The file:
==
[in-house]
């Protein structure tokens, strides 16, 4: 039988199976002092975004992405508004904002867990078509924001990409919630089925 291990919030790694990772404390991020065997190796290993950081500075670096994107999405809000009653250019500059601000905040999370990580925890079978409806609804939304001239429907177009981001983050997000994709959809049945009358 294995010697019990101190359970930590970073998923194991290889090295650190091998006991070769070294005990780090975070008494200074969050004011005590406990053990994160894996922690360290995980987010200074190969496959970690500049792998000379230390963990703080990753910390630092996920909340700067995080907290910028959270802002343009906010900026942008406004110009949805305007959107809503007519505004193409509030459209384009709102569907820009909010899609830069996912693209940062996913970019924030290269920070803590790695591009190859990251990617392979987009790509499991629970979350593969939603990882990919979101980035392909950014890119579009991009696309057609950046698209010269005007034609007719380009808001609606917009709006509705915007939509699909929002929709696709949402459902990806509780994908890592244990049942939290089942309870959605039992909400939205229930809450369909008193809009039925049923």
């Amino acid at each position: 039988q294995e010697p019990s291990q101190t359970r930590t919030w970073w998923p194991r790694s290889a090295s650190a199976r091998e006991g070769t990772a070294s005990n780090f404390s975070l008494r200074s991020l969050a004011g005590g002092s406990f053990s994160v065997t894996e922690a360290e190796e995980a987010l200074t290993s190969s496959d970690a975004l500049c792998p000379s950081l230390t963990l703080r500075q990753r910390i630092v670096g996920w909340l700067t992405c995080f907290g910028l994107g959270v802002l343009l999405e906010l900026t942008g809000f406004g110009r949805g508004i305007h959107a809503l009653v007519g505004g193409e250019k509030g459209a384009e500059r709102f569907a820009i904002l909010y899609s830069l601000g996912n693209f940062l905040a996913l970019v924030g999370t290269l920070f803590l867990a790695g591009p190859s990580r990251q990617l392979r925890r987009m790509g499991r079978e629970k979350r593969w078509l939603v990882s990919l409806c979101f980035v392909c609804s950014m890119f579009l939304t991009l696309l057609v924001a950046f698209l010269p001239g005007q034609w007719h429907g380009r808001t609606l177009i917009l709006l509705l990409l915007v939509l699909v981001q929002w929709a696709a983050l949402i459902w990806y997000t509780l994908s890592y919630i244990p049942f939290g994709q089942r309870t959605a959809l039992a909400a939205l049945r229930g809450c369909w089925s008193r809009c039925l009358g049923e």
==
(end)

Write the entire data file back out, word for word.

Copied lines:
[in-house]
């Protein structure tokens, strides 16, 4: 039988199976002092975004992405508004904002867990078509924001990409919630089925 291990919030790694990772404390991020065997190796290993950081500075670096994107999405809000009653250019500059601000905040999370990580925890079978409806609804939304001239429907177009981001983050997000994709959809049945009358 294995010697019990101190359970930590970073998923194991290889090295650190091998006991070769070294005990780090975070008494200074969050004011005590406990053990994160894996922690360290995980987010200074190969496959970690500049792998000379230390963990703080990753910390630092996920909340700067995080907290910028959270802002343009906010900026942008406004110009949805305007959107809503007519505004193409509030459209384009709102569907820009909010899609830069996912693209940062996913970019924030290269920070803590790695591009190859990251990617392979987009790509499991629970979350593969939603990882990919979101980035392909950014890119579009991009696309057609950046698209010269005007034609007719380009808001609606917009709006509705915007939509699909929002929709696709949402459902990806509780994908890592244990049942939290089942309870959605039992909400939205229930809450369909008193809009039925049923």
């Amino acid at each position: 039988q294995e010697p019990s291990q101190t359970r930590t919030w970073w998923p194991r790694s290889a090295s650190a199976r091998e006991g070769t990772a070294s005990n780090f404390s975070l008494r200074s991020l969050a004011g005590g002092s406990f053990s994160v065997t894996e922690a360290e190796e995980a987010l200074t290993s190969s496959d970690a975004l500049c792998p000379s950081l230390t963990l703080r500075q990753r910390i630092v670096g996920w909340l700067t992405c995080f907290g910028l994107g959270v802002l343009l999405e906010l900026t942008g809000f406004g110009r949805g508004i305007h959107a809503l009653v007519g505004g193409e250019k509030g459209a384009e500059r709102f569907a820009i904002l909010y899609s830069l601000g996912n693209f940062l905040a996913l970019v924030g999370t290269l920070f803590l867990a790695g591009p190859s990580r990251q990617l392979r925890r987009m790509g499991r079978e629970k979350r593969w078509l939603v990882s990919l409806c979101f980035v392909c609804s950014m890119f579009l939304t991009l696309l057609v924001a950046f698209l010269p001239g005007q034609w007719h429907g380009r808001t609606l177009i917009l709006l509705l990409l915007v939509l699909v981001q929002w929709a696709a983050l949402i459902w990806y997000t509780l994908s890592y919630i244990p049942f939290g994709q089942r309870t959605a959809l039992a909400a939205l049945r229930g809450c369909w089925s008193r809009c039925l009358g049923e």